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RE: R Values for Kneebraced Posts and Steel Columns

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There are a lot of "commonly used" structural systems that are not allowed by the building code. 
If I am understanding this correctly, the knee brace puts bending into the wood column.  This has been precluded by the various codes for quite some time for high seismic demand because of the failure mechanism.  The first mode of failure is a buckled column which is a very undesirable mode of failure in a seismic event. 
That said, with this being a residential structure, I doubt you want to be in the ASCE 7 at all.  You may get a more desirable answer if you used the IRC which is indicated in ASCE 7 Section 

If you want to continue to use the ASCE 7, I would suggest the cantilevered column detailed as a special steel or special concrete moment frame. 

Harold Sprague

> Date: Thu, 17 Jan 2008 10:57:19 -0800
> From: chris(--nospam--at)
> To: seaint(--nospam--at)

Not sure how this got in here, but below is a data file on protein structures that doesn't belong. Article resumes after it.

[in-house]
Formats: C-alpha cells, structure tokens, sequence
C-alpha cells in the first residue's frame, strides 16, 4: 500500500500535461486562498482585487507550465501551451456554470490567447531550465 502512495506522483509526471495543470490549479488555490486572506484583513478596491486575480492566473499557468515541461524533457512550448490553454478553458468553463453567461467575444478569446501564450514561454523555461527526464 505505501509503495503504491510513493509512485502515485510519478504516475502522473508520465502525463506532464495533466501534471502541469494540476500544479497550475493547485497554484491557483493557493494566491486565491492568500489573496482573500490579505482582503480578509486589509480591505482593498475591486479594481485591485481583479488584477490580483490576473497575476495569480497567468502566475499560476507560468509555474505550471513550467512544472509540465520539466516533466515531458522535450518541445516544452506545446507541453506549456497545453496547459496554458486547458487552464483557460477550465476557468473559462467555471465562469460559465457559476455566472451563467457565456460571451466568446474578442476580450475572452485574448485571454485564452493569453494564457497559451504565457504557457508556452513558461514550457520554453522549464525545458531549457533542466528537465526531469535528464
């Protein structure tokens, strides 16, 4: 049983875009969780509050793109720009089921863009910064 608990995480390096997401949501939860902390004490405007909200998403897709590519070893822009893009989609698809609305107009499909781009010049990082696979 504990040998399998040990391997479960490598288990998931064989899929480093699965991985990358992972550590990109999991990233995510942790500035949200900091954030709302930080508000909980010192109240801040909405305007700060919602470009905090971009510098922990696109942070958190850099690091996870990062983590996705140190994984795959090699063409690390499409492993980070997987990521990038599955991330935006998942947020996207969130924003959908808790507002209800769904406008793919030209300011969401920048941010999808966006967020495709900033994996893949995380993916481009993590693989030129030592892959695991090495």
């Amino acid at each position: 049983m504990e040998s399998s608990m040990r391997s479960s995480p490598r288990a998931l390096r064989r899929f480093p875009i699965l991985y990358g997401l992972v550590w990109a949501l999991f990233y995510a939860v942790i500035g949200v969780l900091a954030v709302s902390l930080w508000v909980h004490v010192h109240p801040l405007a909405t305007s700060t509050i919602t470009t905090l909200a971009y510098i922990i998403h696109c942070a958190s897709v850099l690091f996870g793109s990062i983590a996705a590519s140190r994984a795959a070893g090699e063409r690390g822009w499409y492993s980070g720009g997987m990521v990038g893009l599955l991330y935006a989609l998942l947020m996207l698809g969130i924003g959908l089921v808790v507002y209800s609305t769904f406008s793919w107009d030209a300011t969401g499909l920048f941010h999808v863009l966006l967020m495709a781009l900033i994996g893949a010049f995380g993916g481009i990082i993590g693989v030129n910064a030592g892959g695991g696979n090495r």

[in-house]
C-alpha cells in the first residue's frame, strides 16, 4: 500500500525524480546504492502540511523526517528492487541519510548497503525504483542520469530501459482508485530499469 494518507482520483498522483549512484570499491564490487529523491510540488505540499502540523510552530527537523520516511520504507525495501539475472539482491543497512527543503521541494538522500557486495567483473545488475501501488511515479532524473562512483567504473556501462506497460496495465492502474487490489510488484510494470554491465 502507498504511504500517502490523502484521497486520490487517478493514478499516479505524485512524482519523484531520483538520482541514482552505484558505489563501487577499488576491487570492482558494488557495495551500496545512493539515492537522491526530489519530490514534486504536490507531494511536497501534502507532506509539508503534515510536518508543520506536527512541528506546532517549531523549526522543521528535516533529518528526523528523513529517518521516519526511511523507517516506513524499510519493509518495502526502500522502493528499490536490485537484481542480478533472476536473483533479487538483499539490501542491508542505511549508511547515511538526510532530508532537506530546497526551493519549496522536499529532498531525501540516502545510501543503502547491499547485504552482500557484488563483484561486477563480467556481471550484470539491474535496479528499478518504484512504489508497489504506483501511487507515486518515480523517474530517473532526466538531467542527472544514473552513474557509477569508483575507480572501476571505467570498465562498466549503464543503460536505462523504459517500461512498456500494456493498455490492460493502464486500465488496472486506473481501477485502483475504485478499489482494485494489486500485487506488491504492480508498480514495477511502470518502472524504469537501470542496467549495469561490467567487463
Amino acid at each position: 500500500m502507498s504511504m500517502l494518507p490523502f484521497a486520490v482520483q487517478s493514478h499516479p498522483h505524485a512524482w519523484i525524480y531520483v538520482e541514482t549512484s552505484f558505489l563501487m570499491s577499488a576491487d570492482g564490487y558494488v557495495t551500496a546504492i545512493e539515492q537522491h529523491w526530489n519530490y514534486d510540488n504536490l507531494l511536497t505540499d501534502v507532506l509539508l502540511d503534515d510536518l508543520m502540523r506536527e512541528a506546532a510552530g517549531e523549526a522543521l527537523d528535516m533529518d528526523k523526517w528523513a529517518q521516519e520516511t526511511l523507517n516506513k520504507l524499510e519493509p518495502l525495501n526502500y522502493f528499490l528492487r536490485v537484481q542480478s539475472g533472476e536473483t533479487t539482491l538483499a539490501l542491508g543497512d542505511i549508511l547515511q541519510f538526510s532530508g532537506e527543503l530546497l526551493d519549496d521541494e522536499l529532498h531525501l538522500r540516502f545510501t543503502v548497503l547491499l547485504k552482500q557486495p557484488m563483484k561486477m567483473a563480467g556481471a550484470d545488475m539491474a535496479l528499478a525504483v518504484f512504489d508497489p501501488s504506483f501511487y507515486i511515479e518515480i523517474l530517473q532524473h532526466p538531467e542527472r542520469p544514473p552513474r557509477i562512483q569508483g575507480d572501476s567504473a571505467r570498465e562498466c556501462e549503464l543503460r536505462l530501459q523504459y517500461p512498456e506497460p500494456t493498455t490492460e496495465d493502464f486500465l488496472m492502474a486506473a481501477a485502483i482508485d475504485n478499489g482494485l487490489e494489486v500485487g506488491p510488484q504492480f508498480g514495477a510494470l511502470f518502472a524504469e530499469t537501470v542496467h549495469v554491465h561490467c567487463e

> Subject: R Values for Kneebraced Posts and Steel Columns
> I'm looking through the R values in ASCE 7-05 (table 12.2-1) and I'm
> having a hard time figuring out what R values to use for two of the
> systems that a lot of our residential clients request.
> We get a small but steady flow of people wanting to support small
> patios using kneebraced posts. The only item I'm seeing that would
> seem to match that is in section G, item 7 - Timber frames. They
> assign an R value of 1.5 and say it's not allowed in Seismic Design
> Category D, which is where a lot of our work falls. Is that to say
> then that kneebraced poss are just not allowed in the new code? I've
> never been crazy about them, but they're a very commonly used system
> for small patio additions.
> Even more commonly used are cantilever steel columns. We've used
> these in the past to support porticos and larger patios that won't
> work with knee-bracing. It looks like they want an R value of 1.5 and
> detailing consisent with inermediat steel moment frames if we're going
> to use them in SDC D.
> Am I reading this right or do other have a different interpretation?
> Thanks,
> Chris Slater, PE
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